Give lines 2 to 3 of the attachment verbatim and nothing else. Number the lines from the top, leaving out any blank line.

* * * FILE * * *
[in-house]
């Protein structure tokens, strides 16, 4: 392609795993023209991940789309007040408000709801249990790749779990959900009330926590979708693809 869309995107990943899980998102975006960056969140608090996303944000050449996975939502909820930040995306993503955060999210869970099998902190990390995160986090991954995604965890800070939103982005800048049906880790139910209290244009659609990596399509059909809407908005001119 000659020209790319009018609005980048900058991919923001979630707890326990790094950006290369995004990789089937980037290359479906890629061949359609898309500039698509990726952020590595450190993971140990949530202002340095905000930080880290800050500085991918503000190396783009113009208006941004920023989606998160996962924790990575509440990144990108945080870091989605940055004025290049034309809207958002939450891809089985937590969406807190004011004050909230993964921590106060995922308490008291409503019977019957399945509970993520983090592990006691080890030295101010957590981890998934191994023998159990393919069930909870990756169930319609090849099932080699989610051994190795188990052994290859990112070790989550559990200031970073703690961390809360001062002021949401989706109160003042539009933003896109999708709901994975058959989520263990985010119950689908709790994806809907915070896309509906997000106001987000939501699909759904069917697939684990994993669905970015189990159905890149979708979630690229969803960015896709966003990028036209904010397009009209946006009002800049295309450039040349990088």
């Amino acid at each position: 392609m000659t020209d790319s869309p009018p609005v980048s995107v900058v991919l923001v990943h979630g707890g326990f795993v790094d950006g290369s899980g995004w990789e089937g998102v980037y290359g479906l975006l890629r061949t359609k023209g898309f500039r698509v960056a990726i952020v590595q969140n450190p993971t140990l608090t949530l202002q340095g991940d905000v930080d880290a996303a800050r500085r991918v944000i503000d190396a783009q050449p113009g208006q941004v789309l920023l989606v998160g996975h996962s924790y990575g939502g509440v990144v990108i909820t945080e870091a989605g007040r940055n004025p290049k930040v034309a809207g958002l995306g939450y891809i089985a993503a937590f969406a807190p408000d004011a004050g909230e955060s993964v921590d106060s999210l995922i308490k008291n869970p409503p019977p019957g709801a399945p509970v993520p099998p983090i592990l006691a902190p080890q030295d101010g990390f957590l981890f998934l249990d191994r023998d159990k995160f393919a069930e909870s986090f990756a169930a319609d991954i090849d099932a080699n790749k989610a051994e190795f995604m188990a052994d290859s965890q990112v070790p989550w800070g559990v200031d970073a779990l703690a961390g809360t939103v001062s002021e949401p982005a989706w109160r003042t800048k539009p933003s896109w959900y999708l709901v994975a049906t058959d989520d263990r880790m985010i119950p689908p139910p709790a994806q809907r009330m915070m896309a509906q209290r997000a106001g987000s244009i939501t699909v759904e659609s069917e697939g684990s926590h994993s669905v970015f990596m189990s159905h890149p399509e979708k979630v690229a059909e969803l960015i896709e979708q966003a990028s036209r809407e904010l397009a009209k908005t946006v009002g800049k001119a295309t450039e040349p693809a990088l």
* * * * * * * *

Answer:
């Protein structure tokens, strides 16, 4: 392609795993023209991940789309007040408000709801249990790749779990959900009330926590979708693809 869309995107990943899980998102975006960056969140608090996303944000050449996975939502909820930040995306993503955060999210869970099998902190990390995160986090991954995604965890800070939103982005800048049906880790139910209290244009659609990596399509059909809407908005001119 000659020209790319009018609005980048900058991919923001979630707890326990790094950006290369995004990789089937980037290359479906890629061949359609898309500039698509990726952020590595450190993971140990949530202002340095905000930080880290800050500085991918503000190396783009113009208006941004920023989606998160996962924790990575509440990144990108945080870091989605940055004025290049034309809207958002939450891809089985937590969406807190004011004050909230993964921590106060995922308490008291409503019977019957399945509970993520983090592990006691080890030295101010957590981890998934191994023998159990393919069930909870990756169930319609090849099932080699989610051994190795188990052994290859990112070790989550559990200031970073703690961390809360001062002021949401989706109160003042539009933003896109999708709901994975058959989520263990985010119950689908709790994806809907915070896309509906997000106001987000939501699909759904069917697939684990994993669905970015189990159905890149979708979630690229969803960015896709966003990028036209904010397009009209946006009002800049295309450039040349990088």
């Amino acid at each position: 392609m000659t020209d790319s869309p009018p609005v980048s995107v900058v991919l923001v990943h979630g707890g326990f795993v790094d950006g290369s899980g995004w990789e089937g998102v980037y290359g479906l975006l890629r061949t359609k023209g898309f500039r698509v960056a990726i952020v590595q969140n450190p993971t140990l608090t949530l202002q340095g991940d905000v930080d880290a996303a800050r500085r991918v944000i503000d190396a783009q050449p113009g208006q941004v789309l920023l989606v998160g996975h996962s924790y990575g939502g509440v990144v990108i909820t945080e870091a989605g007040r940055n004025p290049k930040v034309a809207g958002l995306g939450y891809i089985a993503a937590f969406a807190p408000d004011a004050g909230e955060s993964v921590d106060s999210l995922i308490k008291n869970p409503p019977p019957g709801a399945p509970v993520p099998p983090i592990l006691a902190p080890q030295d101010g990390f957590l981890f998934l249990d191994r023998d159990k995160f393919a069930e909870s986090f990756a169930a319609d991954i090849d099932a080699n790749k989610a051994e190795f995604m188990a052994d290859s965890q990112v070790p989550w800070g559990v200031d970073a779990l703690a961390g809360t939103v001062s002021e949401p982005a989706w109160r003042t800048k539009p933003s896109w959900y999708l709901v994975a049906t058959d989520d263990r880790m985010i119950p689908p139910p709790a994806q809907r009330m915070m896309a509906q209290r997000a106001g987000s244009i939501t699909v759904e659609s069917e697939g684990s926590h994993s669905v970015f990596m189990s159905h890149p399509e979708k979630v690229a059909e969803l960015i896709e979708q966003a990028s036209r809407e904010l397009a009209k908005t946006v009002g800049k001119a295309t450039e040349p693809a990088l």